• The rate earned on total assets measures the profitability of total assets, with consideration as to how the assets are financed. The rate earned on total assets is computed by adding interest expense back to net income. By adding interest expense back to net income, the effect of how the assets are financed (by creditors or by stockholders) is eliminated. Average total assets includes long-term investments because net income would include any income earned from these investments. In this illustration, this ratio improved to 8.2% in 2010 from 7.3% in 2009. While this is an improvement, the ratio should also be measured against any earning targets set internally by the company. It would also be a good idea to compare this rate with industry averages.
  • Net income is divided by average stockholders’ equity to arrive at the rate earned (or return) on stockholders’ equity. This ratio measures net income relative to the amount invested by stockholders in a company, including retained earnings. Investors and financial analysts used the return on equity to compare performance of varying companies. The rate improved to 11.3% in 2010 over 10.0 in 2009. The improvement could be the result of a company using leverage to improve performance.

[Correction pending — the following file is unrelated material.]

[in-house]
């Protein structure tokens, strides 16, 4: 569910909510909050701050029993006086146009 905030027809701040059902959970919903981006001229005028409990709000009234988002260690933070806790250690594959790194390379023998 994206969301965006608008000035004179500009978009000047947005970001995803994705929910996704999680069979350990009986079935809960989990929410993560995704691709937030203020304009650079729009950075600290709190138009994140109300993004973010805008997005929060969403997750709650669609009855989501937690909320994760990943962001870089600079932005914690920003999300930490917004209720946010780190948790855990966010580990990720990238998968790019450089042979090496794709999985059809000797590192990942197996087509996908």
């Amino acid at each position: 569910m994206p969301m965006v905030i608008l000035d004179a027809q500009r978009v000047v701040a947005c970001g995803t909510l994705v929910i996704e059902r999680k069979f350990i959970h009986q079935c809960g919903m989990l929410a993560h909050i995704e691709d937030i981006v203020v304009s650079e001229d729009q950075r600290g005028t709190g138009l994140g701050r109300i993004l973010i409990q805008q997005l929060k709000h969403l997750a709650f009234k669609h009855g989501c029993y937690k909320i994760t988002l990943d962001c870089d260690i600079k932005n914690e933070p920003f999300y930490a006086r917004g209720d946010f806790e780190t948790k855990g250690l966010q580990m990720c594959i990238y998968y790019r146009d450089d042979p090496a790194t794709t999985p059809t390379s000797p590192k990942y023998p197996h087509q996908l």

• Leverage involves using debt to increase the return on stockholders’ equity. When the rate on stockholders’ equity exceeds the rate on total assets, a firm is said to have positive leverage. Financial leverage is defined as total assets divided by total stockholders’ equity. Leverage is also calculated as the difference between the return on stockholders’ equity and the return on assets. In 2010, the rate earned on stockholders’ equity was 11.3% versus a rate earned on total assets of 8.2%. This creates positive leverage of 3.1%. For 2009, leverage was 2.7%. This indicates the company is using debt more effectively in 2010 to increase return on stockholders’ equity.
  • The rate earned on common stockholders’ equity measures the rate of profits earned on the amount invested only by common stockholders. This measure will be different from the rate earned on stockholders’ equity if the company has preferred stock. Because preferred stockholders’ rank ahead of common stockholders in their claim on earnings, preferred dividends are subtracted from net income in computing the rate earned on common stockholders’ equity.